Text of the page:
Maryam says...

YES, i noticed the eye movements too, but well not the pupils. still,im not sure if judged the movements correctly. and i've seen some N types that have a lot of eye movements and notice so many things and made me mistake them fo the S types. I'm an E/INTP but don't know and cant't test my eye movements,i wish i could.

Jessica Alderson says...

Mark, that's fascinating about the eye movements. If you remember which book you read it in, please do let me know. I'm super interested in the correlation between body language and personality type. This isn't directly related to body language as such, but one of my favourite books is Neuroscience of Personality: Brain Savvy Insights for All Types of People by Dario Nardi, which looks at the brain patterns of different personality types. It contains some amazing insights. I'm very happy to hear you think So Syncd sounds like a great way to meet that special someone and we'd love to have you join at some point, when the time is right.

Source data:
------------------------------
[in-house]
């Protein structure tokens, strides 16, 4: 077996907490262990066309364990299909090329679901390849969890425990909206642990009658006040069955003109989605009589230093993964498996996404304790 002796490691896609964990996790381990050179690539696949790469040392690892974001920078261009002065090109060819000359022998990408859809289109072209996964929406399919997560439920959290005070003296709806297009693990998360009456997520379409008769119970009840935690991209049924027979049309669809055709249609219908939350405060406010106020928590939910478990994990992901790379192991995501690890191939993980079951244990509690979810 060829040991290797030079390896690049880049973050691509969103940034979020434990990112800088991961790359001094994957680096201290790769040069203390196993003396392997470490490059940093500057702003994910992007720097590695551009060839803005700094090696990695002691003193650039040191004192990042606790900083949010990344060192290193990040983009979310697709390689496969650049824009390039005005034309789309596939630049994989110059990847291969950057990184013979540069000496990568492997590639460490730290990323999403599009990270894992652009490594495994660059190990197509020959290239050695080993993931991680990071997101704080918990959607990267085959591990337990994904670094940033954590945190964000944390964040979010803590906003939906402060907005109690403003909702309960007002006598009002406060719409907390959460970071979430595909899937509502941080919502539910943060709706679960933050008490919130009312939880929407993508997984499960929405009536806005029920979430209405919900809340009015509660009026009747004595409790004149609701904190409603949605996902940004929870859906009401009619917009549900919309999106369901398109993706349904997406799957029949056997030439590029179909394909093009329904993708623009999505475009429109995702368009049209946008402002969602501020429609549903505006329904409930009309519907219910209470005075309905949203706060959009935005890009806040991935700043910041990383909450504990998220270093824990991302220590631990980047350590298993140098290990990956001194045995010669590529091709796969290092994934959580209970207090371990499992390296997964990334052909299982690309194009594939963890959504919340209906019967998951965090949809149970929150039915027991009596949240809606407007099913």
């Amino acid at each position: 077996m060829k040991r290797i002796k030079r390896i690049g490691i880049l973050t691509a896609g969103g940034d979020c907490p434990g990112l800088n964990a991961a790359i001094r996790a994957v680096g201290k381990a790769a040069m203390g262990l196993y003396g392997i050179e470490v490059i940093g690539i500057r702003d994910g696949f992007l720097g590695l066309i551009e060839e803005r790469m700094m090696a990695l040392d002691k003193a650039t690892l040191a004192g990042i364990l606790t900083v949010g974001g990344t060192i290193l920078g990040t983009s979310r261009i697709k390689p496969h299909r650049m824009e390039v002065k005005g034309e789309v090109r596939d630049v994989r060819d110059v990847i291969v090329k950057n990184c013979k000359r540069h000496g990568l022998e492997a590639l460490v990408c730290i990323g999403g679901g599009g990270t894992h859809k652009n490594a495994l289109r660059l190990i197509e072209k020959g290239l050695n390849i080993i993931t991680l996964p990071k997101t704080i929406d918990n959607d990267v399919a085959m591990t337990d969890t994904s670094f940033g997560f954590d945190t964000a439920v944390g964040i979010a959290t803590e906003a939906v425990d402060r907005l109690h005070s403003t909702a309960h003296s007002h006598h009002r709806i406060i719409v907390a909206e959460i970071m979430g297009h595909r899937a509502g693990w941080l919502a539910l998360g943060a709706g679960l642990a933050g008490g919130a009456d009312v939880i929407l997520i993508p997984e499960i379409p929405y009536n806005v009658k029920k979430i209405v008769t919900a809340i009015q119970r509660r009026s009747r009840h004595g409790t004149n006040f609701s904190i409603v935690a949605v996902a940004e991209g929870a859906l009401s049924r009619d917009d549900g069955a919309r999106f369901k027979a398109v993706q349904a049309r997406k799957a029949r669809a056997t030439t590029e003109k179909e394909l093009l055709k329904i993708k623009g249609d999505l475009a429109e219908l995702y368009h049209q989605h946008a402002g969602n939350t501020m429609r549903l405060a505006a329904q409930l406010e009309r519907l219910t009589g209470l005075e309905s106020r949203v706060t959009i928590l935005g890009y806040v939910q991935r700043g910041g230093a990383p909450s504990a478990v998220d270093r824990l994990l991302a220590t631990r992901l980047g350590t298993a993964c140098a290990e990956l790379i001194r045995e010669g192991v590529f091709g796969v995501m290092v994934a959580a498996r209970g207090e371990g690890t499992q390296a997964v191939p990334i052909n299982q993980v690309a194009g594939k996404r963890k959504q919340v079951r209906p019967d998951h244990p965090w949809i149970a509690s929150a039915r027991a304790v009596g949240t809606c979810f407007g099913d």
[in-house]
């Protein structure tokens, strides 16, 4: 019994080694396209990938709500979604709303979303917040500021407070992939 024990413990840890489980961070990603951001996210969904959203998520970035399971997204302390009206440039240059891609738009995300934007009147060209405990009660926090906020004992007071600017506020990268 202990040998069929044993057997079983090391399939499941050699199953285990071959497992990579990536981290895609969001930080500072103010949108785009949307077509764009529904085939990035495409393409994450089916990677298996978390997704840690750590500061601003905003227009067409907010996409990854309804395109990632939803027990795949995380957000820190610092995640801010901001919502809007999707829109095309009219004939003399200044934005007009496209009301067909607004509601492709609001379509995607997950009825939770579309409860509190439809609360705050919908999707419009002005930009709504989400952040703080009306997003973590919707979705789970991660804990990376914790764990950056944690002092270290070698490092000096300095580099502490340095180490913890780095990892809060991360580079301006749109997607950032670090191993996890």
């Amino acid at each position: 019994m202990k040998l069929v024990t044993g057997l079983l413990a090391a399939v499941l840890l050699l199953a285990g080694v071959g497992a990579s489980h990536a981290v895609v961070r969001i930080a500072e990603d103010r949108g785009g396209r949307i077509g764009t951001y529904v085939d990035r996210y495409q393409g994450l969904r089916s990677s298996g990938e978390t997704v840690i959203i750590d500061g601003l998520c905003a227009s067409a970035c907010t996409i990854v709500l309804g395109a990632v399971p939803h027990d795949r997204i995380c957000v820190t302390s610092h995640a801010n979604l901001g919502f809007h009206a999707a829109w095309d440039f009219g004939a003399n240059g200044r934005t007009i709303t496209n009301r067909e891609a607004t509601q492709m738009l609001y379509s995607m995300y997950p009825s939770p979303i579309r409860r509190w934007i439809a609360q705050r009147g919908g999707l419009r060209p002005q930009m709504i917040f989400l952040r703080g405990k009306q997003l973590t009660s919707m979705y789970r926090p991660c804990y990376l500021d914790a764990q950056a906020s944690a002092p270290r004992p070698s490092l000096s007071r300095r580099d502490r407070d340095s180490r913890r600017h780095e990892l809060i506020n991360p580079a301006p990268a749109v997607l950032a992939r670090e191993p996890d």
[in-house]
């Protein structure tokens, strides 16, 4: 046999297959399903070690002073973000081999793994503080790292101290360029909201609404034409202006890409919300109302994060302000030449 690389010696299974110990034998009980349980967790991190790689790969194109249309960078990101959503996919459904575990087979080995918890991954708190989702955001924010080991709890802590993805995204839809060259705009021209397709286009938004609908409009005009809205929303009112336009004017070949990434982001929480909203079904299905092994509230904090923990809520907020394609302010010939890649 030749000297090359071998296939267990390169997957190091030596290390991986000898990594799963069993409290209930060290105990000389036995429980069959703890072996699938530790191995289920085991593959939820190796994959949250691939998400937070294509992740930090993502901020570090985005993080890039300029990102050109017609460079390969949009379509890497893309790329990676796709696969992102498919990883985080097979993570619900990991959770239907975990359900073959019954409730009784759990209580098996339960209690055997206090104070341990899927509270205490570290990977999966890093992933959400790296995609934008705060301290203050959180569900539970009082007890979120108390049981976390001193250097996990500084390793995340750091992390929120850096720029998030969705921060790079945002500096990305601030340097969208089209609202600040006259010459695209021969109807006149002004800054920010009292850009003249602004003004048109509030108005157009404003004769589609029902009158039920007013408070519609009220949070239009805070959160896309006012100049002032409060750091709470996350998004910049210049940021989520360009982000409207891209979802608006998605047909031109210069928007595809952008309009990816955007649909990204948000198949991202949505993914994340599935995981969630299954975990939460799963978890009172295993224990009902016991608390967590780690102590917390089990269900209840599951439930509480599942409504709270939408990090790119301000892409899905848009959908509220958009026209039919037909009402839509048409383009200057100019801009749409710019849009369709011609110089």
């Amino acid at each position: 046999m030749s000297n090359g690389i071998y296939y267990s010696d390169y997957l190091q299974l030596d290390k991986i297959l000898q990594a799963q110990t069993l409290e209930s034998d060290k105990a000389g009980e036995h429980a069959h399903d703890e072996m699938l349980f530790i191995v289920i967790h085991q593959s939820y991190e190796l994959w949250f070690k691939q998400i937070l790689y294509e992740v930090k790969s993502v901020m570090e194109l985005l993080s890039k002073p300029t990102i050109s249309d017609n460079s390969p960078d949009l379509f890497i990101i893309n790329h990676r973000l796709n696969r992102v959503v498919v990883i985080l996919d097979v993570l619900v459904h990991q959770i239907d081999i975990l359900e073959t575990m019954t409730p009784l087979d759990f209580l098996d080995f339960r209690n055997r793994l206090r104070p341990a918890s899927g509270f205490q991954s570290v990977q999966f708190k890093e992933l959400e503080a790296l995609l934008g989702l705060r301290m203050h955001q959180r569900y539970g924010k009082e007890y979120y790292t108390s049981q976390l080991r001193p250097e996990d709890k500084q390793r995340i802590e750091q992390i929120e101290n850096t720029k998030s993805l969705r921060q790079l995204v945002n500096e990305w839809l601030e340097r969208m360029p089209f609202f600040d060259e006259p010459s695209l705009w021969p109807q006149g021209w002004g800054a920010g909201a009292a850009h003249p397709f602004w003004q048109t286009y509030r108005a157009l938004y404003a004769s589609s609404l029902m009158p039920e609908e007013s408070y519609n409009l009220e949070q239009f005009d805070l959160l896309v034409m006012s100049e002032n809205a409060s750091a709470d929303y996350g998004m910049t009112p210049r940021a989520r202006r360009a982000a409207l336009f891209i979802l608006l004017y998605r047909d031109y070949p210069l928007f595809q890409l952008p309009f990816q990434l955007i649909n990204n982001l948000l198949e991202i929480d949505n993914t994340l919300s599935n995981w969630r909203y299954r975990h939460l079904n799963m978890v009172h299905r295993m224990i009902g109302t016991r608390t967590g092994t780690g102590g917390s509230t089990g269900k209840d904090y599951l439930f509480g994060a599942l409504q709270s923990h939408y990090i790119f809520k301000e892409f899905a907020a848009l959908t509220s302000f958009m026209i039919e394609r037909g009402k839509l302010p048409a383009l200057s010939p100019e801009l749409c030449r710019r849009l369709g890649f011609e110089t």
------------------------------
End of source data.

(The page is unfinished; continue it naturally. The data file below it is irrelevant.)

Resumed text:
John Ian Bobbitt (not verified) says...

I've been on so synced the last few days and have discovered a really weird trend. Women who read about INFJ males, and sign up as a INFJ female to get our attention. that combo is through to be the origin of soul mate stories... and ai guess hey think they can wrestle their way in the back door. Like it's not obvious within a few minutes they're no INFJ. 

Married 3 times? not an INFJ

4 kids by 4 men? Not an INFJ

wants a 500 word essay for a conversation... NOPE

Share your thoughts


Myers-Briggs® and MBTI® are registered trademarks of the MBTI Trust, Inc., which has no affiliation with this site. Truity offers a free personality test based on Myers and Briggs' types, but does not offer the official MBTI® assessment. For more information on the Myers Briggs Type Indicator® assessment, please go here.

The Five Love Languages® is a registered trademark of The Moody Bible Institute of Chicago, which has no affiliation with this site. You can find more information about the five love languages here.

Latest Tweets

Get Our Newsletter